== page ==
This is an English translation of a tribune initially written for Huffington Post France.

Russia already sees itself in a post-COVID world, with the Sputnik-V vaccine and the recent elections. While Europe remains mired in a multitude of complex situations, between the pandemic, Brexit, and economic recovery, the Russian government is trying to consolidate the transformation of the country’s system of governance, begun with the June 2020 constitutional reform. France and the EU must resist the call of realpolitik, and must define the red lines whose crossing would automatically call for concrete retribution. …

The ongoing crisis is undeniably the biggest challenge for governments worldwide in the 21st century — probably, since the end of World War II. Regardless of whether the journalistic headlines depicting ‘the new world’ or ‘the new reality’ are based on facts or a quest for sensationalism, a lot of changes are coming for the way we use our time, our power, and our technology. Some of these changes are the accelerated versions of something that was already ongoing, while others are entirely new. COVID-19 is not the first — and certainly not the last — disease that rises to a global health crisis. However, for the first time, such a crisis impacts a globalized, interconnected world. While the total human cost — while still staggering — is relatively low thanks to the first-ever global lockdown and other measures taken by the government, the mid- and long-term effects on the economy, societal interactions, labor, and psychology will be immense.

In this post, we will try to look at how different governments use technology — both already existing and perspective — to cope with the challenges we all face.

General trends

Undoubtfully, COVID-19 pandemics is the greatest challenge for any government in the world for decades. Its global nature and the fact that every key geopolitical player is touched by it creates waves of impact that go far beyond a usual crisis. What seemed, as close as early March, as a local, China-bound inconvenience inviting, at worse, to reconsider our understanding of supply chains, has become an unprecedented challenge for economic, political…

Whether you are launching a new technological innovation, preparing a dramatic change of public policies, or starting a film festival, there is a simple, SWOT-like holistic framework to ensure your actions have the maximum positive impact possible.

I remember when my associates and I were launching VOICES — then Russia’s most ambitious European culture festival — we had in mind one primary task: become a reference in the saturated market of film festivals in Russia. Ours was (and still is, despite the challenging context) the only one managed by a European team, and we were less confronted with the Russian realities like corruption or grey fees. We were focused on delivering the best ROI for our sponsors, putting maximum efforts into attaining the KPIs set by the regional government regarding media exposure, tourist flows, etc. Now, ten…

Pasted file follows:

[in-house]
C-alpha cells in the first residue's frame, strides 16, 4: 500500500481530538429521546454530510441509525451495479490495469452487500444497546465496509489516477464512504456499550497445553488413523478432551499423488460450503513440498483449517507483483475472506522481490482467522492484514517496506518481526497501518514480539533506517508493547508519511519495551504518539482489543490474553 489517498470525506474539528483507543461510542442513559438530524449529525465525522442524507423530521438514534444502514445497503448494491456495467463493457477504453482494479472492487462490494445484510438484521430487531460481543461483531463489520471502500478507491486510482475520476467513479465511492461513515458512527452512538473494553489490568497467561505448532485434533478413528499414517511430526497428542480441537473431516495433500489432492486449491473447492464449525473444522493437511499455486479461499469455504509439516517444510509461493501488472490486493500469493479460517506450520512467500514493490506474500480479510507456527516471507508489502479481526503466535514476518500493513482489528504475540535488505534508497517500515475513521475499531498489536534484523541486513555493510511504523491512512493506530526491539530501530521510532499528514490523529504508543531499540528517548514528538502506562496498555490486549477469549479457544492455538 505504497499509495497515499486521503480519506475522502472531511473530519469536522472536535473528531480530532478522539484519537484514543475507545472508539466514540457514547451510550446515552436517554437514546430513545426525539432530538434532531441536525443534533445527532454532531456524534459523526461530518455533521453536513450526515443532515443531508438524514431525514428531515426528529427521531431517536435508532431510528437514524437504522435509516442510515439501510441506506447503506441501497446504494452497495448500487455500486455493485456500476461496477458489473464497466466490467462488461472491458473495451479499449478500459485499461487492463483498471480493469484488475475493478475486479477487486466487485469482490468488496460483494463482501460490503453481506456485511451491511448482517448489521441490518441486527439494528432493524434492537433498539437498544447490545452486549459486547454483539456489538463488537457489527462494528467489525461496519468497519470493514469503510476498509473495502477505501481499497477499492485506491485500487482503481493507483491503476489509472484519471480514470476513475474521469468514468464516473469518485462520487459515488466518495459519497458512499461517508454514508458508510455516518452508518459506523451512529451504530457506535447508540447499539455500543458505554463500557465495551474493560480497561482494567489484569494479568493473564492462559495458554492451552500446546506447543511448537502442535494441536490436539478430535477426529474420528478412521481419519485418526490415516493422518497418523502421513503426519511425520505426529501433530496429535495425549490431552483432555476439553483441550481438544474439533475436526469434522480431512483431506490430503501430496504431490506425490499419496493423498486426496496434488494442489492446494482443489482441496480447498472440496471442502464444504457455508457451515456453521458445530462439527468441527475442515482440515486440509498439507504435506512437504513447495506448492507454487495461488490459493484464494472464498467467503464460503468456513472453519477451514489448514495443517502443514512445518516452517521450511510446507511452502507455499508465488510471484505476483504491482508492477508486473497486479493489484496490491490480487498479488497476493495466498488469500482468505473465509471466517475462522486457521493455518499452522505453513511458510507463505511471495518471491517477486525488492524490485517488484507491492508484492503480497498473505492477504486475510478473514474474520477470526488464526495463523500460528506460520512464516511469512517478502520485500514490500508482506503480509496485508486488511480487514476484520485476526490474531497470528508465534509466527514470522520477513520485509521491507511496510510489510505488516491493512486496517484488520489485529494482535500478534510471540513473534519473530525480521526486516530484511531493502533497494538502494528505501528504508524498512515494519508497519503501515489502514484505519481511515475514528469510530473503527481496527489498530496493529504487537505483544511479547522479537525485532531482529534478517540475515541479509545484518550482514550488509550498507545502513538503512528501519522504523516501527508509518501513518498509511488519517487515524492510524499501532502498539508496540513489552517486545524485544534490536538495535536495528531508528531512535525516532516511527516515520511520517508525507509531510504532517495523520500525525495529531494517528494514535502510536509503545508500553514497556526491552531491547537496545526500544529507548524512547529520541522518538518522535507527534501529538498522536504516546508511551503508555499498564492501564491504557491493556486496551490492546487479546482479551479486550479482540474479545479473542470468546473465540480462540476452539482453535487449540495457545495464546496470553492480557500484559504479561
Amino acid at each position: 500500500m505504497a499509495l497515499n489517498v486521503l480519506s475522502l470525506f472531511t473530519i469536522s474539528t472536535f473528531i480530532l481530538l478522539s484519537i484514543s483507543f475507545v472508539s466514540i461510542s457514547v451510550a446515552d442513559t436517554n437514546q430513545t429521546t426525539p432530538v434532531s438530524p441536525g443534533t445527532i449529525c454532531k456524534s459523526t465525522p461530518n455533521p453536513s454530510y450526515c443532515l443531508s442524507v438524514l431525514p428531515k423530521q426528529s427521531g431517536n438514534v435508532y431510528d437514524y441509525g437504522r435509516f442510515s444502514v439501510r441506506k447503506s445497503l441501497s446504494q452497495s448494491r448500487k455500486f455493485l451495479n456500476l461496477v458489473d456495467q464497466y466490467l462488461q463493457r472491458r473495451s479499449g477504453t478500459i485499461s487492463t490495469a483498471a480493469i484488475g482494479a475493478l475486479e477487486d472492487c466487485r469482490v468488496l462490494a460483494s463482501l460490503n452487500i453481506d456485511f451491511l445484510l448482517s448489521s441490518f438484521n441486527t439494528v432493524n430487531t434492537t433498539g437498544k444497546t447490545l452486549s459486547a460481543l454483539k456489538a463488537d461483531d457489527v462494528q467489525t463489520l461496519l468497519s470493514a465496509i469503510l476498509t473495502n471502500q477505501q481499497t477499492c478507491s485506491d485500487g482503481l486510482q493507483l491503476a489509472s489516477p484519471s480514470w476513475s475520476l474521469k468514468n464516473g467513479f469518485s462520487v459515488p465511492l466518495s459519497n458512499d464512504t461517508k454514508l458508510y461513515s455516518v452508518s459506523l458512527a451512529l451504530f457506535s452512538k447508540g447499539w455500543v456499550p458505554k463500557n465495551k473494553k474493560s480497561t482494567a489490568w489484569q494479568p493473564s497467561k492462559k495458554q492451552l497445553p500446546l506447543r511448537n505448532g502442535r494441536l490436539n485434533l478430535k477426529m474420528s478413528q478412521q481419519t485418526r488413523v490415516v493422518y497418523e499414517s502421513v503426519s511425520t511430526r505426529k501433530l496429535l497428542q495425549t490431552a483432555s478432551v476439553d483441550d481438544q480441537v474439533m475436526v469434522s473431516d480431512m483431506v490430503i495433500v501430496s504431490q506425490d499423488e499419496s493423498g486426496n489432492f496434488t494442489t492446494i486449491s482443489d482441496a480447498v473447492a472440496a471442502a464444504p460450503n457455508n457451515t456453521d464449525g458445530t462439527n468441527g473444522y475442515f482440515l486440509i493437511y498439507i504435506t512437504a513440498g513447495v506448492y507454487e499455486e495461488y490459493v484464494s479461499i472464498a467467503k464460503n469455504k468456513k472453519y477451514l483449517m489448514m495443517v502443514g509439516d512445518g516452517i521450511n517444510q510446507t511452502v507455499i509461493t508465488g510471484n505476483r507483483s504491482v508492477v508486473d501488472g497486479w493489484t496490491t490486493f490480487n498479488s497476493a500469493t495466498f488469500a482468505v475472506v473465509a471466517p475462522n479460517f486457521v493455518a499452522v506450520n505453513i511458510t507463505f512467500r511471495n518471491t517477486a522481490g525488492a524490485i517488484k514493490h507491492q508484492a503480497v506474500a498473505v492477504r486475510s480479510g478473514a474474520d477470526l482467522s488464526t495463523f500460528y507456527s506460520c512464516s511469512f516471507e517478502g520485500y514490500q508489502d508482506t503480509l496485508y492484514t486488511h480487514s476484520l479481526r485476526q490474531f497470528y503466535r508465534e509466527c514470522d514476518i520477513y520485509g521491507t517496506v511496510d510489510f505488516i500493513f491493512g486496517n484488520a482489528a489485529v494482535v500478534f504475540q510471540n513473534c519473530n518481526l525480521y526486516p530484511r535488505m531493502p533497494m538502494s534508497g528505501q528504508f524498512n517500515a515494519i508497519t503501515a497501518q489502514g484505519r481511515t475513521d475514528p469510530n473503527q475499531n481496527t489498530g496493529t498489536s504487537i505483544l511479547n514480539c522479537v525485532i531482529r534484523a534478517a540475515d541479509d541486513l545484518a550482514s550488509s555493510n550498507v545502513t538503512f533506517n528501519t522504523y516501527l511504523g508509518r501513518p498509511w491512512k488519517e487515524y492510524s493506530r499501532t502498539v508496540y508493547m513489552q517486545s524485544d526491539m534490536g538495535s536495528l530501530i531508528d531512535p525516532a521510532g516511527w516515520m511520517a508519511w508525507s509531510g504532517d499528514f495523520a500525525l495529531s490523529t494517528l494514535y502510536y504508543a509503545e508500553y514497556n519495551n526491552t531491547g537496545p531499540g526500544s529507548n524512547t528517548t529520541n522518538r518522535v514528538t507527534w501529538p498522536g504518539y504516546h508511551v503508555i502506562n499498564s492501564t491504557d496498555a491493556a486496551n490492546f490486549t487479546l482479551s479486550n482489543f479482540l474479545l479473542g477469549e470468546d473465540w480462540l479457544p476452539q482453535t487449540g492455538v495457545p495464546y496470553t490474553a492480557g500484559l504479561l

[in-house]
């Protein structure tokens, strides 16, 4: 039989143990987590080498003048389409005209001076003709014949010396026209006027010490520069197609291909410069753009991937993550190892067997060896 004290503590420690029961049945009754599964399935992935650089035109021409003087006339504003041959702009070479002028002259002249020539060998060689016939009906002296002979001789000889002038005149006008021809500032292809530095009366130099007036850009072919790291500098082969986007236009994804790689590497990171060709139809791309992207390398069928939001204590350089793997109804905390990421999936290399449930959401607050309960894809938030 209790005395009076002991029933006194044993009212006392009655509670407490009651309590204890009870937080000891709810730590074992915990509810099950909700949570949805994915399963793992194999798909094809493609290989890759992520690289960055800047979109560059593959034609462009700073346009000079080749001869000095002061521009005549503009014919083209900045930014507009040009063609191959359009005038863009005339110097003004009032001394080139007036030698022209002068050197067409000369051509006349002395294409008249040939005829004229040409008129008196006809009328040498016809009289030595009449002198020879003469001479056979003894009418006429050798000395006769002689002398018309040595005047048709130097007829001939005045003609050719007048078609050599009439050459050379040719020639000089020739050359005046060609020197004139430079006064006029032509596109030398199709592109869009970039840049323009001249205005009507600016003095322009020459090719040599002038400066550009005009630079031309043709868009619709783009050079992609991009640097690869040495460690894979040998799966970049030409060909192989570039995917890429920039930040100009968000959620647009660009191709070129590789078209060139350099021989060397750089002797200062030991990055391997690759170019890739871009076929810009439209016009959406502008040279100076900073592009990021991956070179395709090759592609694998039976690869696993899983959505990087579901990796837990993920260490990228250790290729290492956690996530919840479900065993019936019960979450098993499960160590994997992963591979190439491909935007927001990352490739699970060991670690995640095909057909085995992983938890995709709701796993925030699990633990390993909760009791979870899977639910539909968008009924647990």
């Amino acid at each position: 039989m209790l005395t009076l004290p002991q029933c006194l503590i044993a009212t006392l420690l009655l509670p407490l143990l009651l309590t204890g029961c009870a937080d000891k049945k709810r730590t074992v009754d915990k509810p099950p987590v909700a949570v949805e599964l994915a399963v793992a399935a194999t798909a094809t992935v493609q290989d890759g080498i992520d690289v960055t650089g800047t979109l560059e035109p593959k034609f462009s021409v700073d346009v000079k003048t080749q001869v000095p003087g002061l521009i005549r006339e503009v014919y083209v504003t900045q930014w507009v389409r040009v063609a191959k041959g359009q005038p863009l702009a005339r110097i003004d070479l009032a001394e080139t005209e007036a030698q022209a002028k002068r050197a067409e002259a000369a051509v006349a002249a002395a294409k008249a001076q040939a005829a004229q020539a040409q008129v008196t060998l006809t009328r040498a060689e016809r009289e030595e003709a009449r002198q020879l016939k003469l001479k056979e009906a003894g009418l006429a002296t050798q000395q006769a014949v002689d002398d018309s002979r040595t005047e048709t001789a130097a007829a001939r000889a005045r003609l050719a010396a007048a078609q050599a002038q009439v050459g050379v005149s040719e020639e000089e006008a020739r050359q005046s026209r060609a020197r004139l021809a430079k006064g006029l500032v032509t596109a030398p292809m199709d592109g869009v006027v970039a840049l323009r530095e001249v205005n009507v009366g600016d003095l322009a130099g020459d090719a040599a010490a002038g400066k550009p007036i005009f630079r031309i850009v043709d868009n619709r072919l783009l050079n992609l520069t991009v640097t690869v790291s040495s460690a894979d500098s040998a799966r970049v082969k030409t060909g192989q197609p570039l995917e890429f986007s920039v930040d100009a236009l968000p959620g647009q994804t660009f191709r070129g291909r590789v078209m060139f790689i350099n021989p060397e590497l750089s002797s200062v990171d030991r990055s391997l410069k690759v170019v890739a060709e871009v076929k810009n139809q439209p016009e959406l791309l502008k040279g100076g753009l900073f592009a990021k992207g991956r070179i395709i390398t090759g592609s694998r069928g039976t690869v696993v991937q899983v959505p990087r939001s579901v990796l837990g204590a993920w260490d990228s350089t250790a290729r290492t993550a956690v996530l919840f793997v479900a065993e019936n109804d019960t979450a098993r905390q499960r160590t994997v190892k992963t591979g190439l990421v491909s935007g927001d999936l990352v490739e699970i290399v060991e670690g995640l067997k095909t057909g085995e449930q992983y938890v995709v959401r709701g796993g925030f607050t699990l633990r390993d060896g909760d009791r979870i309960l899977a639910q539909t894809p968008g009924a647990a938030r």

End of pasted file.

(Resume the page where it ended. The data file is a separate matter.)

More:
French entrepreneur and political consultant Igor Lys gives us a short yet pertinent glance at what data in politics is all about.

Data brings change to much more than just the commercial side of our lives. The amount of the information that companies have about who we are and what we are as social units is so huge, that this data reshapes the very fabric of our societies. And, obviously, the politics, as the very structure of the societal governance, is heavily impacted. But is data in politics just a better way to target political ads? Not really.

In Western…


You think you are involved with politics: you vote, or maybe even are voted for, you suffer from or build communication strategies, you follow or you create the news flows, and you watch or participate in prime-time talk-shows…

That’s amazing, but I have some news for you: the politics you think you know everything about, this very politics you feel enveloped into, doesn’t exist anymore.

Esports seems to be the new big buzz when you read about its money-making potential. But as any sociocultural phenomenon that involves hundreds of millions of young, enthusiastic individuals, esports can become a great (or a horrible) tool for politics, diplomacy and international relations.

What are we talking about?

At this year Paris Games Week’s esports summit, an important observation was made: if only a couple of years ago, we were debating on whether professional gaming is actually a sport or not, today the question is light-years ahead of that problem. In end 2017, we wonder how will esports, as a phenomenon, affect “classic” sectors like entrepreneurship, TV broadcast and, surprisingly enough, international relationships.

A lot of people today are launching businesses in this skyrocketing industry, and initial seed-stage investments are almost all above €1M. To launch a betting platform today, count on at least €4M necessary investment. …

This is a shortened version of a bigger article about modern diplomacy

How it all began

Let me start this with a small anecdote. Did you know that in quite a surprising manner, one of greatest fathers of what we call today diplomacy is someone whom most of educated Europeans would call a crazy barbarian? Far from a rafinated image of an attaché to a king’s court, runner of high-society bals, this huge historical figure was rather a nightmare material. …

Igor Lys

Founder of Gambit, international affairs advisory — helping governments better use their potential. Cultural diplomacy and eSports enthusiast. Paris, France.

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